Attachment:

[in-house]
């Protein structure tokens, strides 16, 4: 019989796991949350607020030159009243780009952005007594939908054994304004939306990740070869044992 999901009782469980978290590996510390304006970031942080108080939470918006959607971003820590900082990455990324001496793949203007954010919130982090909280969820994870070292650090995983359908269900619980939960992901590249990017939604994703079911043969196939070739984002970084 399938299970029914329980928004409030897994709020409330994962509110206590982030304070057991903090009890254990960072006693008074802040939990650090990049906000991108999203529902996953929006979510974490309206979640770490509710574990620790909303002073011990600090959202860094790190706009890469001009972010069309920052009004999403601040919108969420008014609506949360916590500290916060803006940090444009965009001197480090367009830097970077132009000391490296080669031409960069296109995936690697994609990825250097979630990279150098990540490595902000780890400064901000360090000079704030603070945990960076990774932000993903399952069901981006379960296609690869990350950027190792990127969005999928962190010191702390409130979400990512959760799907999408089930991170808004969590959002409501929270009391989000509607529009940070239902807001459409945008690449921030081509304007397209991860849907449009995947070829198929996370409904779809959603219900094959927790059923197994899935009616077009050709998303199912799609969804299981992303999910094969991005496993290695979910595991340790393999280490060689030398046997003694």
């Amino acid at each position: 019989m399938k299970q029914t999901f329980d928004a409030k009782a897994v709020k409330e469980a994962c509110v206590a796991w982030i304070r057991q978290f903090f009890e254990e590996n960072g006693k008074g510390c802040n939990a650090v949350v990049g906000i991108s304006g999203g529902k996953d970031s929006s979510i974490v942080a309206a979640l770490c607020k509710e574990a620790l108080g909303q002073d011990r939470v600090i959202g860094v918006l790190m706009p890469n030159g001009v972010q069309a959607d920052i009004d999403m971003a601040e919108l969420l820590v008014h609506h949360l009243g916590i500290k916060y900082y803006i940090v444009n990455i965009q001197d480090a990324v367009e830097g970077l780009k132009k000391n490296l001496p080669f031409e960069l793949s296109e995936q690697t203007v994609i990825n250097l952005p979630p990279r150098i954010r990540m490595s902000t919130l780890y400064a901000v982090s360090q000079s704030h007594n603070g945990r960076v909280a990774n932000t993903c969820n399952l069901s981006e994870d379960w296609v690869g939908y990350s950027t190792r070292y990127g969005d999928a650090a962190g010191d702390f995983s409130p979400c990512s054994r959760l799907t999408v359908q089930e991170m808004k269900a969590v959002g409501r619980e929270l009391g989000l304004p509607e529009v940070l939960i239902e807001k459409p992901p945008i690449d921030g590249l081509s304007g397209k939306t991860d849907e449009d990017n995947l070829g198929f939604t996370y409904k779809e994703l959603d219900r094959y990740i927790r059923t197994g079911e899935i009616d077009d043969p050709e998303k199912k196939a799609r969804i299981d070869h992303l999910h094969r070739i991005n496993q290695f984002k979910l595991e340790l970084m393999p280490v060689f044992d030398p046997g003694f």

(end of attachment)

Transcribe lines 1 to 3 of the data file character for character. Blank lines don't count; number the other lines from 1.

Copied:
[in-house]
């Protein structure tokens, strides 16, 4: 019989796991949350607020030159009243780009952005007594939908054994304004939306990740070869044992 999901009782469980978290590996510390304006970031942080108080939470918006959607971003820590900082990455990324001496793949203007954010919130982090909280969820994870070292650090995983359908269900619980939960992901590249990017939604994703079911043969196939070739984002970084 399938299970029914329980928004409030897994709020409330994962509110206590982030304070057991903090009890254990960072006693008074802040939990650090990049906000991108999203529902996953929006979510974490309206979640770490509710574990620790909303002073011990600090959202860094790190706009890469001009972010069309920052009004999403601040919108969420008014609506949360916590500290916060803006940090444009965009001197480090367009830097970077132009000391490296080669031409960069296109995936690697994609990825250097979630990279150098990540490595902000780890400064901000360090000079704030603070945990960076990774932000993903399952069901981006379960296609690869990350950027190792990127969005999928962190010191702390409130979400990512959760799907999408089930991170808004969590959002409501929270009391989000509607529009940070239902807001459409945008690449921030081509304007397209991860849907449009995947070829198929996370409904779809959603219900094959927790059923197994899935009616077009050709998303199912799609969804299981992303999910094969991005496993290695979910595991340790393999280490060689030398046997003694």
């Amino acid at each position: 019989m399938k299970q029914t999901f329980d928004a409030k009782a897994v709020k409330e469980a994962c509110v206590a796991w982030i304070r057991q978290f903090f009890e254990e590996n960072g006693k008074g510390c802040n939990a650090v949350v990049g906000i991108s304006g999203g529902k996953d970031s929006s979510i974490v942080a309206a979640l770490c607020k509710e574990a620790l108080g909303q002073d011990r939470v600090i959202g860094v918006l790190m706009p890469n030159g001009v972010q069309a959607d920052i009004d999403m971003a601040e919108l969420l820590v008014h609506h949360l009243g916590i500290k916060y900082y803006i940090v444009n990455i965009q001197d480090a990324v367009e830097g970077l780009k132009k000391n490296l001496p080669f031409e960069l793949s296109e995936q690697t203007v994609i990825n250097l952005p979630p990279r150098i954010r990540m490595s902000t919130l780890y400064a901000v982090s360090q000079s704030h007594n603070g945990r960076v909280a990774n932000t993903c969820n399952l069901s981006e994870d379960w296609v690869g939908y990350s950027t190792r070292y990127g969005d999928a650090a962190g010191d702390f995983s409130p979400c990512s054994r959760l799907t999408v359908q089930e991170m808004k269900a969590v959002g409501r619980e929270l009391g989000l304004p509607e529009v940070l939960i239902e807001k459409p992901p945008i690449d921030g590249l081509s304007g397209k939306t991860d849907e449009d990017n995947l070829g198929f939604t996370y409904k779809e994703l959603d219900r094959y990740i927790r059923t197994g079911e899935i009616d077009d043969p050709e998303k199912k196939a799609r969804i299981d070869h992303l999910h094969r070739i991005n496993q290695f984002k979910l595991e340790l970084m393999p280490v060689f044992d030398p046997g003694f």